The hidden dynamics of household waste separation: an anthropological analysis of user commitment, barriers, and the gaps between a waste system and its users

  • Articles in SCI Journals
  • Dec, 2020

Pederson, J.S.T. & Manhice, H. (2020) The hidden dynamics of household waste separation: an anthropological analysis of user commitment, barriers, and the gaps between a waste system and its users.

Journal of Cleaner Production, 242, 116285. DOI:10.1016/j.jclepro.2019.03.281 (IF2019 7,246; Q1 Green & Sustainable Science & Technology)
Summary:

The implementation of household waste separation in the European Union (EU) faces challenges, and argued less successful than expected. This article reports on an anthropological case study in five apartment buildings in the Copenhagen area, Denmark, analyzing the relationship between the local municipal waste system and its users. The results reveal that the implementation of increased source separation cannot rely solely on value appeals (as proposed in the EU strategy). The residents performed waste separation with different intensification and the majority of households (93%) has a yet unrealized potential to separate more waste. The residents stretching to separate as-much-as-possible-waste (7%) expressed strong sustainable values, or they had a daily life with sufficient available time (e.g., retired, unemployed, had a part-time job) to engage in waste separation. The critical barriers identified were cultural perceptions of household order, challenges regarding interim storage in the household, (bio)waste was perceived as disgusting, challenges regarding hygiene and potential extra cleaning, mistrust to the system, as well as expressed difficulties to changing to the new segregation habit. The study suggests adjustments in the policy approach to not only target waste separation as a single standing action but as a new routine that needs to be implemented in the existing network of household routines. A policy focus on a combination on "awareness" (shaping values), "user convenience", "the network of household routines", "the perception of household order", and "user trust in the waste system" may represent five keys to unlock the presently unrealized potential in household waste separation. Additionally, the EU statistics illustrate poor improvements on waste reduction and increasing numbers of packaging waste. This may reveal a policy gaps, which may endanger user trust in the system.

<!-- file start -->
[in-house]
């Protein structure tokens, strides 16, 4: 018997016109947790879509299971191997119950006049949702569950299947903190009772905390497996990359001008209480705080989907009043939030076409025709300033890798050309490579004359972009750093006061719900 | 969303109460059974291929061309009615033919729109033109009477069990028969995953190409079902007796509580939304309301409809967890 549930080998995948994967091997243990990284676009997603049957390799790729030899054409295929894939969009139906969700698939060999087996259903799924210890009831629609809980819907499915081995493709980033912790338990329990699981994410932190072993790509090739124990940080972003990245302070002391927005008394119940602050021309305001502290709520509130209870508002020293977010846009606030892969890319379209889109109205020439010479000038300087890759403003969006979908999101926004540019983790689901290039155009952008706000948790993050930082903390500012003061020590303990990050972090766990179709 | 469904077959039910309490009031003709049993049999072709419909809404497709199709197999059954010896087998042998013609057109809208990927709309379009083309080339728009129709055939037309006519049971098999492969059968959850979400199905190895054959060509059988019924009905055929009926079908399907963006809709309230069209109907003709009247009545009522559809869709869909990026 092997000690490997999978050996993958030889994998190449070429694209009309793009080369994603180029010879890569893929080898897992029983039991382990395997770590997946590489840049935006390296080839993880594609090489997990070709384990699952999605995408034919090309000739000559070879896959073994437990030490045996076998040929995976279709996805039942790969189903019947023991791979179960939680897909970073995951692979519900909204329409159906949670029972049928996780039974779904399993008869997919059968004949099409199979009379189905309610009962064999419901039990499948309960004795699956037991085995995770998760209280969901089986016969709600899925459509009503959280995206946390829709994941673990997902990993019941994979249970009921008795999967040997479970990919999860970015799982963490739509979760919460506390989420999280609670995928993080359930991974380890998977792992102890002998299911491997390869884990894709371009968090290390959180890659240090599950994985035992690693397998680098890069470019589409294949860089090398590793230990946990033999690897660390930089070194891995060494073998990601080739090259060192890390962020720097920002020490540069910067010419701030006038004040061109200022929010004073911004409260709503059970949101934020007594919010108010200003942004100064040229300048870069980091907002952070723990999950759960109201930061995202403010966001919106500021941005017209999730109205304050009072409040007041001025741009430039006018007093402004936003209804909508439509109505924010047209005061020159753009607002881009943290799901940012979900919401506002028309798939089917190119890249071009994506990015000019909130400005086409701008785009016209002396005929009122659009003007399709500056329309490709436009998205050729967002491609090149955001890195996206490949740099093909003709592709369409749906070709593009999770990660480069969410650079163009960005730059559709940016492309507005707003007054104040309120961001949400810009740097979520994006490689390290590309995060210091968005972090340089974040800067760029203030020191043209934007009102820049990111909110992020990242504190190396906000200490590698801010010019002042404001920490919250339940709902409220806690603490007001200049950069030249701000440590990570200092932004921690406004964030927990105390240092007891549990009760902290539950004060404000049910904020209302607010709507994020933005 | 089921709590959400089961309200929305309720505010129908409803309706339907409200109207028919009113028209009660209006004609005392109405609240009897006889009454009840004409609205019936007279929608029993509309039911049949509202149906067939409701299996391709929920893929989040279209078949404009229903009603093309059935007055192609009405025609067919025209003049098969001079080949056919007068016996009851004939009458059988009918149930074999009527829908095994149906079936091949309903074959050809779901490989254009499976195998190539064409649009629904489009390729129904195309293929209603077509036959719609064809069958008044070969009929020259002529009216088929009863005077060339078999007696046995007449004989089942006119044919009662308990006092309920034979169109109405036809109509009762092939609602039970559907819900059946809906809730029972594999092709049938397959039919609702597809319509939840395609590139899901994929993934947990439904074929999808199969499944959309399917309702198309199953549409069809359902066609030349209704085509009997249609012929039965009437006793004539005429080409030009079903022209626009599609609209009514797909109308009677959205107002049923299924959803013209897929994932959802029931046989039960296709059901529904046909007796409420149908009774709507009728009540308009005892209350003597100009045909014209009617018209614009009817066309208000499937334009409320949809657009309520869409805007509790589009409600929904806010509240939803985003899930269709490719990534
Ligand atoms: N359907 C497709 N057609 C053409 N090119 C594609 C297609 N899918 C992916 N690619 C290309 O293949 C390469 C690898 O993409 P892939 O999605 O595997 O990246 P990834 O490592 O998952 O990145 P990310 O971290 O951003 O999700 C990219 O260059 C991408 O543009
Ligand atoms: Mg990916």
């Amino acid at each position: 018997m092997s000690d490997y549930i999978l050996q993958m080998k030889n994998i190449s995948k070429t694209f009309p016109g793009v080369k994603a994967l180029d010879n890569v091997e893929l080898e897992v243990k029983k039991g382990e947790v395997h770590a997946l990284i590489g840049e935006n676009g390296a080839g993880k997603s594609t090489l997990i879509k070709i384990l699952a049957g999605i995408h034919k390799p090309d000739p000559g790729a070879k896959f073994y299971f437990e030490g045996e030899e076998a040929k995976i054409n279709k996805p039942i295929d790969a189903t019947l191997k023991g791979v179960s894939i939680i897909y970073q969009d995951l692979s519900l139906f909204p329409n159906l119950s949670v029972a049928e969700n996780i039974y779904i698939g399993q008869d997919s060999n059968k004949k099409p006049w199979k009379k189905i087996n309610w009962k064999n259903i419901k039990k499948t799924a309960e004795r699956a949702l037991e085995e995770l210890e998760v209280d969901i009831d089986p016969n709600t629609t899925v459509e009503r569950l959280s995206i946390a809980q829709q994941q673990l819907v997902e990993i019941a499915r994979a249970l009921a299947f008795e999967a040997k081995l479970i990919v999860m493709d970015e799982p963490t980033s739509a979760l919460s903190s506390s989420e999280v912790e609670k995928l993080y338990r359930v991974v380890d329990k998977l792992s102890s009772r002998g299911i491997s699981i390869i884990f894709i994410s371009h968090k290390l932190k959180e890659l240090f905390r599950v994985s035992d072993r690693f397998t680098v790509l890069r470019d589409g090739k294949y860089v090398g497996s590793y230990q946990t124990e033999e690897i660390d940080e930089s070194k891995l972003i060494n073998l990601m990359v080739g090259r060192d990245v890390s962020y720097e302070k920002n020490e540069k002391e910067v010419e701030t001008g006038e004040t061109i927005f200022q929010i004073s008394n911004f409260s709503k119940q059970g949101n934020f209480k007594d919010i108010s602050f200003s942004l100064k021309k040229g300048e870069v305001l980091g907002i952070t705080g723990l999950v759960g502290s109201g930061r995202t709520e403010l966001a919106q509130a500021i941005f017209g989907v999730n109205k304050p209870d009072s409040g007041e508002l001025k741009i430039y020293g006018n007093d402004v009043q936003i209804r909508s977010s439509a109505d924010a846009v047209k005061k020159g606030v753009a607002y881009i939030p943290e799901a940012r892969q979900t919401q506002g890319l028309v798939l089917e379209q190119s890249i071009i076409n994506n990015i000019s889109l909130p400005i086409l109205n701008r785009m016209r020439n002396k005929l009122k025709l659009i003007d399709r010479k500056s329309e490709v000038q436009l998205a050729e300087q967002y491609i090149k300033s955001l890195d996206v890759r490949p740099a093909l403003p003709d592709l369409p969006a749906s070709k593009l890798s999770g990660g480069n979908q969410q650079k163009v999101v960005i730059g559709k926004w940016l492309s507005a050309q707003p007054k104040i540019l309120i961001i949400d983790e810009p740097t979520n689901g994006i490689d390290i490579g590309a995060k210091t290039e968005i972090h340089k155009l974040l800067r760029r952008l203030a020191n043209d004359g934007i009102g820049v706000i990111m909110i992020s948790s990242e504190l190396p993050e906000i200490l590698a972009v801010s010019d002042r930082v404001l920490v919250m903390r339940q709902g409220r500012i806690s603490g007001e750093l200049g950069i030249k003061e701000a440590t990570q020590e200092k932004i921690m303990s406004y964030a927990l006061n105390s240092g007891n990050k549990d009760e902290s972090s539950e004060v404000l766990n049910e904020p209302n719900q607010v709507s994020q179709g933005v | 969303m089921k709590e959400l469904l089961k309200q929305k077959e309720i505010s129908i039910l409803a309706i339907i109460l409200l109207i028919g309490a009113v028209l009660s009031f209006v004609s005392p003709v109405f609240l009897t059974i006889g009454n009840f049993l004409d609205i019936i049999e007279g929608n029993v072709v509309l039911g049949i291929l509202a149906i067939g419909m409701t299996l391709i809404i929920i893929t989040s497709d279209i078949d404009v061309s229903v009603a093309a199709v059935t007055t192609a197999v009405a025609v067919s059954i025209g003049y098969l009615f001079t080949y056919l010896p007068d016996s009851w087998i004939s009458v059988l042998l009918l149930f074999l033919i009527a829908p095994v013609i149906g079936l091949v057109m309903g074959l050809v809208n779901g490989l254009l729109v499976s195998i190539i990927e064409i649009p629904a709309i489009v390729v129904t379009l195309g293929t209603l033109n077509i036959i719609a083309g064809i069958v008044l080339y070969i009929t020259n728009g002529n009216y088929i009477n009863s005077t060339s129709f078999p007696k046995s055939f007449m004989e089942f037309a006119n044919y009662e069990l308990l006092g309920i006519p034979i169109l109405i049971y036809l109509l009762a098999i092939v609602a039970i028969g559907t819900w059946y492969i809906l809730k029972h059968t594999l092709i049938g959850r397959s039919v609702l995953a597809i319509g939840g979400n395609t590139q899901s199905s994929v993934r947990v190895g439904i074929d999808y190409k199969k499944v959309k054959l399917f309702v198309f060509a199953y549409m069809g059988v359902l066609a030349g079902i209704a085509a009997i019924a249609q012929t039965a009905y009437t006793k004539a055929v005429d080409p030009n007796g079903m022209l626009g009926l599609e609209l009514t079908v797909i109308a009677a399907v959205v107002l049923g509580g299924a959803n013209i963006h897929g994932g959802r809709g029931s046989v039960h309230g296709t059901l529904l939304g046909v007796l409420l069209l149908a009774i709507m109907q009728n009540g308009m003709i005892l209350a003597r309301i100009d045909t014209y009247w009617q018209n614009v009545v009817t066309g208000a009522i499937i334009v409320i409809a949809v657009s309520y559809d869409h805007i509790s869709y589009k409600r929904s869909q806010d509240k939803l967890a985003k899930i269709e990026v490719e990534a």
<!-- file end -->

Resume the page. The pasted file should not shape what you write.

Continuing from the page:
https://www.sciencedirect.com/science/article/pii/S0959652619309916

Team

  • The hidden dynamics of household waste separation: an anthropological analysis of user commitment, barriers, and the gaps between a waste system and its users Jiesper Pedersen Climate Change Impacts, Adaptation and Modelling - CCIAM